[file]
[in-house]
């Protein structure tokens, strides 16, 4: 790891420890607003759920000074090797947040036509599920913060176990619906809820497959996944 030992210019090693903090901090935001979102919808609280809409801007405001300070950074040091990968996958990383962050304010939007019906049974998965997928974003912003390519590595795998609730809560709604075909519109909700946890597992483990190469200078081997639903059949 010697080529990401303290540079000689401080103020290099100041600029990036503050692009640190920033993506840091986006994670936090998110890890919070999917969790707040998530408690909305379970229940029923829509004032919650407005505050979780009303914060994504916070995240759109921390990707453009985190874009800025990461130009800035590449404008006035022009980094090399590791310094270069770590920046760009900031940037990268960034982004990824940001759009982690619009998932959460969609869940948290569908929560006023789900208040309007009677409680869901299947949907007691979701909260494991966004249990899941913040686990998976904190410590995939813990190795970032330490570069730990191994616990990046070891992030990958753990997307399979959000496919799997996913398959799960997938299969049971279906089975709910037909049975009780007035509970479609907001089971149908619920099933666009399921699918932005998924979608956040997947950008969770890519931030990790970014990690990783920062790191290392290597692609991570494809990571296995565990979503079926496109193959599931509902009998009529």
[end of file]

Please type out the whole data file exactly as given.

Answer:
[in-house]
């Protein structure tokens, strides 16, 4: 790891420890607003759920000074090797947040036509599920913060176990619906809820497959996944 030992210019090693903090901090935001979102919808609280809409801007405001300070950074040091990968996958990383962050304010939007019906049974998965997928974003912003390519590595795998609730809560709604075909519109909700946890597992483990190469200078081997639903059949 010697080529990401303290540079000689401080103020290099100041600029990036503050692009640190920033993506840091986006994670936090998110890890919070999917969790707040998530408690909305379970229940029923829509004032919650407005505050979780009303914060994504916070995240759109921390990707453009985190874009800025990461130009800035590449404008006035022009980094090399590791310094270069770590920046760009900031940037990268960034982004990824940001759009982690619009998932959460969609869940948290569908929560006023789900208040309007009677409680869901299947949907007691979701909260494991966004249990899941913040686990998976904190410590995939813990190795970032330490570069730990191994616990990046070891992030990958753990997307399979959000496919799997996913398959799960997938299969049971279906089975709910037909049975009780007035509970479609907001089971149908619920099933666009399921699918932005998924979608956040997947950008969770890519931030990790970014990690990783920062790191290392290597692609991570494809990571296995565990979503079926496109193959599931509902009998009529």